I’ve played Puzzle Pirates for a couple of years now, and I’ve played Wizard101 since the open beta, though I’ll play both in fits and spurts. Both have puzzle minigames, and both are a ton of fun. There is one niggling little thing about W101 that bothers me, though. At least one of the minigames is machine solvable. (Yes, Tipa complained about busted minigames ages ago, and I actually started this article around then, but I’m just now polishing it off… since I forgot about it.)
The games in question are Diego’s Duel and Potion Motion. The part that made me think this are the score tables with obscenely high scores and even duplicate scores (see Tipa’s screenshot for Diego scores), as well as the perfect predictability of upcoming events.
As a Puzzle Pirate veteran (and one-time Tetris addict, and everything in between), I’m pretty good and fairly experienced with puzzle games. I had the second highest score for the Sorcery Stones W101 minigame for a while a month or two after release. This isn’t just sour grapes on my part, this is something that looks and feels like someone manipulating the game.
I also had the #5 score in Potion Motion until someone consistently filled the high scores with the exact same score of 12345. (Which has since been surpassed, of course, but I doubt those are legitimate either.) That was a very high score for the time, and I soon thereafter hit just over 10000, so I know that it’s possible to be legitimate, but to score exactly the same score seven times in a row, at the top of the charts, and with no clear outliers like a 12300 or 12450 just screams “hack” to me. (Oh, looky there, one of the hacks is documented.)
It’s been noted more than once that with online games, the client is “in the hands of the enemy”, who often can and will abuse it. Cheating in offline games doesn’t usually affect other players, but cheating online is a problem if competition is important. Thankfully, competition in W101 minigames is just for high scores (which do little), but they do act as currency and item fountains, which has effects on the interplayer economy.
W101’s minigames also differ from PP games in that at least some W101 minigames (Potion Motion and Diego’s Duel) are completely predictable. New pieces in Potion Motion always come in in the same order, so it’s possible to learn the pattern and set up obscene combos and optimized move routines. (At least, they used to be… I’ve not tried it in months, so please forgive me if this has since been changed.)
Sometimes, predictability is a good thing, as in Diego’s Duel, effectively a pattern recognition almost-platformer. NES players wouldn’t have ever finished Ninja Gaiden if it were random. Though notably, it’s possible to design a machine that plays Mario perfectly… the skill isn’t in learning to master a dynamic system and make good split second tactical decisions, it’s in memorizing the timing and patterns, then executing perfectly. Potion Motion, on the other hand, would benefit greatly from randomized piece generation.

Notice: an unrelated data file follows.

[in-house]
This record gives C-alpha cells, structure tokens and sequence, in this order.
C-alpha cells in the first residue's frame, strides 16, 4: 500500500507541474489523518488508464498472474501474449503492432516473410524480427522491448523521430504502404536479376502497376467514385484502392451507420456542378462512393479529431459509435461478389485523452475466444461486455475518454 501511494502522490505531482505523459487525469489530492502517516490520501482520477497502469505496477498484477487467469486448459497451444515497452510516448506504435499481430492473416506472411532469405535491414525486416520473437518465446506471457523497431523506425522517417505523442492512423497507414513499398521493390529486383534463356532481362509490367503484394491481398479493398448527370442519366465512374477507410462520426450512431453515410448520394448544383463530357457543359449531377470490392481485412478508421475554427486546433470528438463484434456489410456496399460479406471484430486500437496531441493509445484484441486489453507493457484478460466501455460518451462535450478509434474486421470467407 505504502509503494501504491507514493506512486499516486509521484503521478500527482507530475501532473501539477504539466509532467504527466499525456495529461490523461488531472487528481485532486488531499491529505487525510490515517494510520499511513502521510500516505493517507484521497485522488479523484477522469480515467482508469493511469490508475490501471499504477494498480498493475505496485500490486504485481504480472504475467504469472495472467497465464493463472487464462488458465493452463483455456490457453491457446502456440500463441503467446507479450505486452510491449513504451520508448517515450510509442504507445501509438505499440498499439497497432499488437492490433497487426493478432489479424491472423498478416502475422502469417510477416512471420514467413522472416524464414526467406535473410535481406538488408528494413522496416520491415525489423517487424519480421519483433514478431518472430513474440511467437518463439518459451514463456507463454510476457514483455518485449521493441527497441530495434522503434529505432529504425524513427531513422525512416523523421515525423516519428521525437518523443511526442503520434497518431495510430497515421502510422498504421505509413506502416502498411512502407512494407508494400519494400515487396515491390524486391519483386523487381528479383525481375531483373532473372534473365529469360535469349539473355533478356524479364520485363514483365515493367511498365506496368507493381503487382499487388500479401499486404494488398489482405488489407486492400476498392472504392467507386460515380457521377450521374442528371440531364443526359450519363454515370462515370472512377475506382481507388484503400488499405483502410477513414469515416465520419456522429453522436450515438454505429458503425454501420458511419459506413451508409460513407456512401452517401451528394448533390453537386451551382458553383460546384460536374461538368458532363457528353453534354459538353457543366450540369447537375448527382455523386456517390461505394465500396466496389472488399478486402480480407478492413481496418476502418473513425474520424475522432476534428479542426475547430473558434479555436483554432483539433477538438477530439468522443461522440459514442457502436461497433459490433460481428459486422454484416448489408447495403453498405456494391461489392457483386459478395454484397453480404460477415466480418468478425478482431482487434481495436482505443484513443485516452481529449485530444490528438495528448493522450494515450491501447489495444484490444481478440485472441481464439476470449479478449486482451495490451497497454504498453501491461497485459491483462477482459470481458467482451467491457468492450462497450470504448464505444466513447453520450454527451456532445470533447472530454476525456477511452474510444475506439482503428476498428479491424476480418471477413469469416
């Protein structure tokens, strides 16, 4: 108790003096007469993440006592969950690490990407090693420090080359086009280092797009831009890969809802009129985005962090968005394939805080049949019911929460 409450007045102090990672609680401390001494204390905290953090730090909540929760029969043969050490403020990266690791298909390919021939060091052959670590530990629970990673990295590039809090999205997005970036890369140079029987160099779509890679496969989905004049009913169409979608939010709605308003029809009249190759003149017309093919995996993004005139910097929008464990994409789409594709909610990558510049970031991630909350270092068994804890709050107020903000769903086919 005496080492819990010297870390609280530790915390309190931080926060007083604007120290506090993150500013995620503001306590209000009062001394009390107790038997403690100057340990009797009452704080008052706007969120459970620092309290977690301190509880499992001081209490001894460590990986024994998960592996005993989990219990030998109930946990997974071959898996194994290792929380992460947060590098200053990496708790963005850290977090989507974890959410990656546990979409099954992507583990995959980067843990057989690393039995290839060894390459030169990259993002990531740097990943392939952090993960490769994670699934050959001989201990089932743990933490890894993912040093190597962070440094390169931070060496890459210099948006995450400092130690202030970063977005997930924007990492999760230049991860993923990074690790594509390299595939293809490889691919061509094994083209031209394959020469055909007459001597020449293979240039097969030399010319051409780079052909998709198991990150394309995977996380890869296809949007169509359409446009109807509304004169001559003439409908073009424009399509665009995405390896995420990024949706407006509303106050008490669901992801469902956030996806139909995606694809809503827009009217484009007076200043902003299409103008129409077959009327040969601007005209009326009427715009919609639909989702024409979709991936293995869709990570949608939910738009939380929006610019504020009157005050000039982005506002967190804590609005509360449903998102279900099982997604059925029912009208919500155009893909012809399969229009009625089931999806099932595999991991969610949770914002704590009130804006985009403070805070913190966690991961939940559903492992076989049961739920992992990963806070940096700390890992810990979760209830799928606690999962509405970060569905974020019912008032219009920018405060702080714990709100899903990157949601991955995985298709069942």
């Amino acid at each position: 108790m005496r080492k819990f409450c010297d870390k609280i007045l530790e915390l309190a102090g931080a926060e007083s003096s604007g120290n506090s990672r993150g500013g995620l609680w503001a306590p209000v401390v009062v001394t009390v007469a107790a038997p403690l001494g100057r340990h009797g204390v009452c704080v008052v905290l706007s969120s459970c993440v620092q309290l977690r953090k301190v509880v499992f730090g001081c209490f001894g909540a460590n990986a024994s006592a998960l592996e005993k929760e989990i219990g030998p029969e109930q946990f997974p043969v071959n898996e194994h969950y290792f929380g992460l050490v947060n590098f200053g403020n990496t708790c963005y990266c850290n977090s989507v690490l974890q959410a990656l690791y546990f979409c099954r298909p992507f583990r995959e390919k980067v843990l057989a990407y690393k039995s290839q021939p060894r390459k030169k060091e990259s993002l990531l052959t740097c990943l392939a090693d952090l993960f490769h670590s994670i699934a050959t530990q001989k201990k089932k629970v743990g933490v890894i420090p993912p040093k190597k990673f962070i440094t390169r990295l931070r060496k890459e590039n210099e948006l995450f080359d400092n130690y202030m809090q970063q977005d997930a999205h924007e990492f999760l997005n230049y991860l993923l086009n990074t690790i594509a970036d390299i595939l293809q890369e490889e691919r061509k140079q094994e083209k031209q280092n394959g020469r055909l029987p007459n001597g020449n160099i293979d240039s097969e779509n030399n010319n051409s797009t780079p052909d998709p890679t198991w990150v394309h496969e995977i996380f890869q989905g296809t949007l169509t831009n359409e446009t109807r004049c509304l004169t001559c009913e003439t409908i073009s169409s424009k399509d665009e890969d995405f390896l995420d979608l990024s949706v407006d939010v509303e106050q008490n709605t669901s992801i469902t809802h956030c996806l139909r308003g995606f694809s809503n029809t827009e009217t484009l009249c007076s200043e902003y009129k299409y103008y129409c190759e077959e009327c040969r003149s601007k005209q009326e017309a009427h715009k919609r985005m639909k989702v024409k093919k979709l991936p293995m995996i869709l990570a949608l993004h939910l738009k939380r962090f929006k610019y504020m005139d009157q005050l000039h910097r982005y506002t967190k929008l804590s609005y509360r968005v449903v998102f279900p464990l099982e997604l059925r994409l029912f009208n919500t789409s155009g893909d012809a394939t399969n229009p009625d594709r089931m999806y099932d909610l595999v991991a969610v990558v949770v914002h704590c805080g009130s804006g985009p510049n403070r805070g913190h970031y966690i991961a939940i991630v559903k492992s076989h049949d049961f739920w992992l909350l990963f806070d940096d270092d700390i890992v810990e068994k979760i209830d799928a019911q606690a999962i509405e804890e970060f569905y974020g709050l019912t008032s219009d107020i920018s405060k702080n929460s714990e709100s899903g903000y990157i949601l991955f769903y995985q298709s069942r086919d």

Puzzle Pirate devs go to great lengths to design their minigames to avoid machine solvability. They are built on random piece generation and player choices, meant to maximize benefit within the constraints of an unpredictable system. Game pieces behave predictably, and the game mechanics themselves don’t change, but the pieces of the playing board change. Without foreknowledge of the pieces to come, the games are not machine solvable.
Of course, the puzzle minigames in PP are the backbone of the game, where in W101 they are little more than a diversion and health/mana refill. It’s understandable that their respective devs would have different priorities.
Still, if you’re designing a game in video format, and multiplayer competition is relevant to what you’re doing, it’s a good idea to avoid machine solvability. Someone will abuse it, and blow up the scoring curve. Random puzzle piece generation can be a pain sometimes if the game board is prone to locked positions (sanity checks help, but those can be expensive), but even that can be dodged with savvy design.
In other words, it’s good to give players choices. If their choices degenerate to locked boards with no moves, or One True Path that was devised by a computer (and executed best by one), you’ve destroyed player choice. Client hackery is one (bad) thing, but a game designed in such a way that machines can find the best way to play them in the first place isn’t much better.
Yes, players will always seek to optimize their play (like an optimal build and damage rotation in WoW, something that Elitist Jerks are dedicated to), but it’s not ideal to make it easy for the cheaters to ply their trade.